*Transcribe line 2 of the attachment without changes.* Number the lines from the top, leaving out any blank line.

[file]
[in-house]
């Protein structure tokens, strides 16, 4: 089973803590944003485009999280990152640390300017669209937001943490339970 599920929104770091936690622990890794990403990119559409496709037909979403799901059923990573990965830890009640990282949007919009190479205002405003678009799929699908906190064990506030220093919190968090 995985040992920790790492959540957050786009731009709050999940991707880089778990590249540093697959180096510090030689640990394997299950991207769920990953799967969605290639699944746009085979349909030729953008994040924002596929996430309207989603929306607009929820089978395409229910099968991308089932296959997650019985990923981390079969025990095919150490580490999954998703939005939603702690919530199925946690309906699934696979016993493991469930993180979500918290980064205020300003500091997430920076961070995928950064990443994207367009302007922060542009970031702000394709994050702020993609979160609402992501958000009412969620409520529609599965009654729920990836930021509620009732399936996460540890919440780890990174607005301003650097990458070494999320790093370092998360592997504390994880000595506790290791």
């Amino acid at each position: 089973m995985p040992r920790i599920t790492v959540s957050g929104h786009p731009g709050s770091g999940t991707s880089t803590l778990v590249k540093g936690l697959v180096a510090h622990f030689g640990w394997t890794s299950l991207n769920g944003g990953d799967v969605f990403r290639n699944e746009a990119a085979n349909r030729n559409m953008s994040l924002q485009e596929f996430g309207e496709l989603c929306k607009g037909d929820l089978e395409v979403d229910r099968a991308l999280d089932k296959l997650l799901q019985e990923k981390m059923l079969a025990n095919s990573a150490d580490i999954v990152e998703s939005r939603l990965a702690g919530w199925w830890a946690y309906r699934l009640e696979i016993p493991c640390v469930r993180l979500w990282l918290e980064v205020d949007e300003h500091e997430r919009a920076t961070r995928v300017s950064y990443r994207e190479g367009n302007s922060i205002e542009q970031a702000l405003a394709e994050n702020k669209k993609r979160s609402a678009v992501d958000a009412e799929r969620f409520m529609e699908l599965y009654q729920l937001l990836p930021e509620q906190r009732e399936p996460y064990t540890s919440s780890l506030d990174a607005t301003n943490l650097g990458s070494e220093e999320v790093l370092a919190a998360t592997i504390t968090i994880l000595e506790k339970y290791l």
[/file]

């Protein structure tokens, strides 16, 4: 089973803590944003485009999280990152640390300017669209937001943490339970 599920929104770091936690622990890794990403990119559409496709037909979403799901059923990573990965830890009640990282949007919009190479205002405003678009799929699908906190064990506030220093919190968090 995985040992920790790492959540957050786009731009709050999940991707880089778990590249540093697959180096510090030689640990394997299950991207769920990953799967969605290639699944746009085979349909030729953008994040924002596929996430309207989603929306607009929820089978395409229910099968991308089932296959997650019985990923981390079969025990095919150490580490999954998703939005939603702690919530199925946690309906699934696979016993493991469930993180979500918290980064205020300003500091997430920076961070995928950064990443994207367009302007922060542009970031702000394709994050702020993609979160609402992501958000009412969620409520529609599965009654729920990836930021509620009732399936996460540890919440780890990174607005301003650097990458070494999320790093370092998360592997504390994880000595506790290791």